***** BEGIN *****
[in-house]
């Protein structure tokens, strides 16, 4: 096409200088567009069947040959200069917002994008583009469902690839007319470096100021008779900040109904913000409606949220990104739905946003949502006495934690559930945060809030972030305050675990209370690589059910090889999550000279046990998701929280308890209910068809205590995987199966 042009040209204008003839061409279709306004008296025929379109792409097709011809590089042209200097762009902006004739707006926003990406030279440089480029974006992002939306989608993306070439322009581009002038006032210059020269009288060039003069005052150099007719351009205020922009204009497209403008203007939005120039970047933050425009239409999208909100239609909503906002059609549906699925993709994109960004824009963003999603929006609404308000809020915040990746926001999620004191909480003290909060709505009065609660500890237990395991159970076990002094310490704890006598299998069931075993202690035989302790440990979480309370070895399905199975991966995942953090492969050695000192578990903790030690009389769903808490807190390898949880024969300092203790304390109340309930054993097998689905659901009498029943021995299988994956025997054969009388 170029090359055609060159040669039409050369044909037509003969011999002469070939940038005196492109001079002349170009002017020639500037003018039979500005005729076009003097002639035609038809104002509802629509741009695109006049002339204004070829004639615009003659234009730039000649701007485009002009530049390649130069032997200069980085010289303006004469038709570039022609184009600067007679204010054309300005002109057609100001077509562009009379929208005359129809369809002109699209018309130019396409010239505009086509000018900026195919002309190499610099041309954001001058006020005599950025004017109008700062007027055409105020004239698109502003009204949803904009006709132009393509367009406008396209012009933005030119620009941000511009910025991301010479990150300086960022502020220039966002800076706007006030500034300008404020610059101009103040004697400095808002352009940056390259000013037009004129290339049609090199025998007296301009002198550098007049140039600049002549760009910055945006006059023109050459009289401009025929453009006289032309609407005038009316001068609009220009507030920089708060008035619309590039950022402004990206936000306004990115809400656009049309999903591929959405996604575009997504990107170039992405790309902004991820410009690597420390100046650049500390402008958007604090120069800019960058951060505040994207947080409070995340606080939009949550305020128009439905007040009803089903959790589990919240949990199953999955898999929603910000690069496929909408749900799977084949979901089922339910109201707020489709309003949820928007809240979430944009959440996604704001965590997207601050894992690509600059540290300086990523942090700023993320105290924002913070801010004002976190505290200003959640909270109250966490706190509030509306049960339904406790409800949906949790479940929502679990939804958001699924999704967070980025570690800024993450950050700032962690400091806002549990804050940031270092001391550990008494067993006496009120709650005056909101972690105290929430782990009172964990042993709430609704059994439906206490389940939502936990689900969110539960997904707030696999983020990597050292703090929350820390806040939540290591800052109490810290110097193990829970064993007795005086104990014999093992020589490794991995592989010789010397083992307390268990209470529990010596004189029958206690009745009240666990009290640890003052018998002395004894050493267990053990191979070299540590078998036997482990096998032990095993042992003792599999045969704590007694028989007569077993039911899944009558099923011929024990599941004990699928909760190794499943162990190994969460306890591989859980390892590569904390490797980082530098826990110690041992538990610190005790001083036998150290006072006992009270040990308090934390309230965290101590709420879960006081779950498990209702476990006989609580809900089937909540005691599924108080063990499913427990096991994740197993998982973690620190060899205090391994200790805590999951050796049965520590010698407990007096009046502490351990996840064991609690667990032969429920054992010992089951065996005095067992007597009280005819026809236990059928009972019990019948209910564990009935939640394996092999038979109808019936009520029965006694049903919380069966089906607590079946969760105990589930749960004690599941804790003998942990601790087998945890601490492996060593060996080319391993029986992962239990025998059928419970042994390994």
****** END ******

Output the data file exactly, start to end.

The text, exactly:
[in-house]
């Protein structure tokens, strides 16, 4: 096409200088567009069947040959200069917002994008583009469902690839007319470096100021008779900040109904913000409606949220990104739905946003949502006495934690559930945060809030972030305050675990209370690589059910090889999550000279046990998701929280308890209910068809205590995987199966 042009040209204008003839061409279709306004008296025929379109792409097709011809590089042209200097762009902006004739707006926003990406030279440089480029974006992002939306989608993306070439322009581009002038006032210059020269009288060039003069005052150099007719351009205020922009204009497209403008203007939005120039970047933050425009239409999208909100239609909503906002059609549906699925993709994109960004824009963003999603929006609404308000809020915040990746926001999620004191909480003290909060709505009065609660500890237990395991159970076990002094310490704890006598299998069931075993202690035989302790440990979480309370070895399905199975991966995942953090492969050695000192578990903790030690009389769903808490807190390898949880024969300092203790304390109340309930054993097998689905659901009498029943021995299988994956025997054969009388 170029090359055609060159040669039409050369044909037509003969011999002469070939940038005196492109001079002349170009002017020639500037003018039979500005005729076009003097002639035609038809104002509802629509741009695109006049002339204004070829004639615009003659234009730039000649701007485009002009530049390649130069032997200069980085010289303006004469038709570039022609184009600067007679204010054309300005002109057609100001077509562009009379929208005359129809369809002109699209018309130019396409010239505009086509000018900026195919002309190499610099041309954001001058006020005599950025004017109008700062007027055409105020004239698109502003009204949803904009006709132009393509367009406008396209012009933005030119620009941000511009910025991301010479990150300086960022502020220039966002800076706007006030500034300008404020610059101009103040004697400095808002352009940056390259000013037009004129290339049609090199025998007296301009002198550098007049140039600049002549760009910055945006006059023109050459009289401009025929453009006289032309609407005038009316001068609009220009507030920089708060008035619309590039950022402004990206936000306004990115809400656009049309999903591929959405996604575009997504990107170039992405790309902004991820410009690597420390100046650049500390402008958007604090120069800019960058951060505040994207947080409070995340606080939009949550305020128009439905007040009803089903959790589990919240949990199953999955898999929603910000690069496929909408749900799977084949979901089922339910109201707020489709309003949820928007809240979430944009959440996604704001965590997207601050894992690509600059540290300086990523942090700023993320105290924002913070801010004002976190505290200003959640909270109250966490706190509030509306049960339904406790409800949906949790479940929502679990939804958001699924999704967070980025570690800024993450950050700032962690400091806002549990804050940031270092001391550990008494067993006496009120709650005056909101972690105290929430782990009172964990042993709430609704059994439906206490389940939502936990689900969110539960997904707030696999983020990597050292703090929350820390806040939540290591800052109490810290110097193990829970064993007795005086104990014999093992020589490794991995592989010789010397083992307390268990209470529990010596004189029958206690009745009240666990009290640890003052018998002395004894050493267990053990191979070299540590078998036997482990096998032990095993042992003792599999045969704590007694028989007569077993039911899944009558099923011929024990599941004990699928909760190794499943162990190994969460306890591989859980390892590569904390490797980082530098826990110690041992538990610190005790001083036998150290006072006992009270040990308090934390309230965290101590709420879960006081779950498990209702476990006989609580809900089937909540005691599924108080063990499913427990096991994740197993998982973690620190060899205090391994200790805590999951050796049965520590010698407990007096009046502490351990996840064991609690667990032969429920054992010992089951065996005095067992007597009280005819026809236990059928009972019990019948209910564990009935939640394996092999038979109808019936009520029965006694049903919380069966089906607590079946969760105990589930749960004690599941804790003998942990601790087998945890601490492996060593060996080319391993029986992962239990025998059928419970042994390994």